“The Fault Lies with God as Well” by Cho Se-Hui

But at Ŭtngang I couldn’t just “do my job.” My brother, sister, and I worked ourselves to the bone in the factories, but after we paid our room rent and ate our food, nothing was left—as always, all the money we sweated to earn went for subsistence expenses. And we weren’t the only ones. All the workers of Ŭjngang lived the same way. We ate poor food, wore poor clothing, and lived in poor health in a dirty home in a dirty neighborhood in a polluted environment. The neighborhood children dressed in dirty clothes and played in dirty alleys. They were abandoned children. I thought about the symptoms of disease that would appear in the children living near the factories as they grew up. When the Ŭangang industrial zone came under a trough of low pressure, the toxic gases spewed out by the various factories hung over the ground, polluting the air.

     After arriving in Ŭngang, Mother had constant headaches. She also had frequent breathing difficulties, coughing, and nausea. Yŏng-hŭ-i had hearing problems. The noise in the Weaving Section and the worksite was torture for her. At the time, I was working as an assistant mechanic in the Maintenance Department. The moment I first saw Yŏng-hŭ-i on the night shift I wanted to die. She couldn’t keep her eyes open. Eyes shut, she was walking backward among the weaving machines. The temperature inside the workplace at night was a hundred and two. The Ŭngang Textile machines never stopped. Yŏng-hŭ-i’s blue work smock was soaked through with sweat. While Yŏng-hŭ-i was dozing several looms came to a complete stop. The foreman came up to Yŏwng-hŭ-i and jabbed her in the arm. She snapped to and revived the looms. A spot of crimson blood appeared on the arm of her smock. It was three in the morning. The hardest time was from two until five in the morning, Yŏng-hŭ-i had said, averting her round, teary eyes. At the far end of her field of vision her oldest brother was working as an assistant mechanic. I oiled the machines that the mechanics serviced and I kept track of the tools. My work uniform was stained with sweat and oil.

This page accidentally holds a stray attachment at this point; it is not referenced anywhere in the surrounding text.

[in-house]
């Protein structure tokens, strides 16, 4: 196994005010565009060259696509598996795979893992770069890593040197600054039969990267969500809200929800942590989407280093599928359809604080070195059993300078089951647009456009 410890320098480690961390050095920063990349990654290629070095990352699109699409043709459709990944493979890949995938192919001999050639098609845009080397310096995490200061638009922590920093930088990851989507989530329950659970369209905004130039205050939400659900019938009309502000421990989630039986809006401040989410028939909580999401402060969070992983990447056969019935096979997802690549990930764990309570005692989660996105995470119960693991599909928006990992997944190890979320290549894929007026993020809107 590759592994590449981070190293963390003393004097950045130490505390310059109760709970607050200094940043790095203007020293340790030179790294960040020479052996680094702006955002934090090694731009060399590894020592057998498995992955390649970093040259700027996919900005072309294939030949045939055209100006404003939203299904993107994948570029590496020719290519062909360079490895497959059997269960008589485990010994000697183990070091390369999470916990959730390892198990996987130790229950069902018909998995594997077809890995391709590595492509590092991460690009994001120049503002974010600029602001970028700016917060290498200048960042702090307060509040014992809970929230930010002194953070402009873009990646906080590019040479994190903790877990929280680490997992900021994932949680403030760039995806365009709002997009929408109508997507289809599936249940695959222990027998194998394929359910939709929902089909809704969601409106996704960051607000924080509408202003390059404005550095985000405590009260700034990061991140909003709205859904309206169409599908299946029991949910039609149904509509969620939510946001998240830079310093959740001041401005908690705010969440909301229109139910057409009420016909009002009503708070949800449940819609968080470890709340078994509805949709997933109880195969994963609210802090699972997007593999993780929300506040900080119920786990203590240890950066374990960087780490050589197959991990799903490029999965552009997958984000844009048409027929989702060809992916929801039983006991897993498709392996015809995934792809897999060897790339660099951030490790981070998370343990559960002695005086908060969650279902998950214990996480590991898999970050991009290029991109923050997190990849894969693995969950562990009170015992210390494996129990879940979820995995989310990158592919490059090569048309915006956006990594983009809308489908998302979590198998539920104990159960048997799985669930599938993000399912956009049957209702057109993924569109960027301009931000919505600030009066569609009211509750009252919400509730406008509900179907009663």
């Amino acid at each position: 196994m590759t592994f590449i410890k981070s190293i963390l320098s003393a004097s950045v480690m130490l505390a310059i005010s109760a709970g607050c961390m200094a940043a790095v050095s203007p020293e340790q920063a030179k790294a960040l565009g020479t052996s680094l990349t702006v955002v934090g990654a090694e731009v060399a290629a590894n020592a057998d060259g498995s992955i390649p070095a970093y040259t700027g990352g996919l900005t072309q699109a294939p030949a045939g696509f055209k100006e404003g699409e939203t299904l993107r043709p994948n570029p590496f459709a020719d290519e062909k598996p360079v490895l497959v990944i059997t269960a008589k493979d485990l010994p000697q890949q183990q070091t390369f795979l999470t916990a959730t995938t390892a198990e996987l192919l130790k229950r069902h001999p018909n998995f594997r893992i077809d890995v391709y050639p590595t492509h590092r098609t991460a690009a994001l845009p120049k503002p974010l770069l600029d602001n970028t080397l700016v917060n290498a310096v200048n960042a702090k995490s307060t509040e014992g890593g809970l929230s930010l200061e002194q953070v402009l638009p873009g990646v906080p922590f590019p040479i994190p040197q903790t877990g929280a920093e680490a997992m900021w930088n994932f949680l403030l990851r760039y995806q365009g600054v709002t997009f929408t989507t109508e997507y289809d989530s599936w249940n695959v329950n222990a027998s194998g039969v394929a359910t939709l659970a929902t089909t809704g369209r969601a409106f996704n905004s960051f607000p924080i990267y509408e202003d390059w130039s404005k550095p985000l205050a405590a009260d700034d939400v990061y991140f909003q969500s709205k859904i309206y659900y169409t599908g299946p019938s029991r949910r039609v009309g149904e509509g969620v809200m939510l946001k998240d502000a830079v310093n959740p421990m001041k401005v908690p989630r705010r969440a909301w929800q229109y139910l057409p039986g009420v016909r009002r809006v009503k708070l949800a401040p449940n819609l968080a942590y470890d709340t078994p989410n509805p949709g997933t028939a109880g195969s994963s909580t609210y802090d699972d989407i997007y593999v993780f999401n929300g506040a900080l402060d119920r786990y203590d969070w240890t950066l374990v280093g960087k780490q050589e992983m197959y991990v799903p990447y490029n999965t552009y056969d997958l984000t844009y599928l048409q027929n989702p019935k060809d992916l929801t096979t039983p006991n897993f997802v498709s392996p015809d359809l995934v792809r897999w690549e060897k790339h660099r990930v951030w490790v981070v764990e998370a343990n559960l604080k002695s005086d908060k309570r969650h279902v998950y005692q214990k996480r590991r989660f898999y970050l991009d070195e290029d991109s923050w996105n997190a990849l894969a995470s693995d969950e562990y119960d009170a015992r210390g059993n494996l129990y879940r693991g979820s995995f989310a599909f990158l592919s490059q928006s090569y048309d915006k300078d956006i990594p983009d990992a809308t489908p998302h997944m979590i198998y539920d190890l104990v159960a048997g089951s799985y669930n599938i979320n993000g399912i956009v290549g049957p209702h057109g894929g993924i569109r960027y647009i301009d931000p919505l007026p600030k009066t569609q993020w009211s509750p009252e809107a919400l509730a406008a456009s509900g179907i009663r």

I had a desire to effect a revolution—starting in the minds of the people who worked in Ŭhngang. I wanted them to long for the same joys, the peace, the justice, the happiness that other people enjoyed. I wanted them to understand that they were not the ones who ought to feel intimidated. YŏEng-hŭ-i spent many hours observing me. Every day I stood before the office bulletin board. Posted there was the list of those who had retired or been fired or suspended. I would stand in front of the bulletin board feeling smaller than Father. “Look at the midget,” people had said. When Father crossed the street, cars would honk. People laughed at the sight of Father. Yŏng-ho had said he would make a land mine and bury it in the path of those people. “Eldest Brother,” Yŏng-hŭ-i had said, “I want you to kill those devils who call Father a midget.” Her lips quivered with the vast hatred that lay inside her. In my dreams I used to hear the explosio...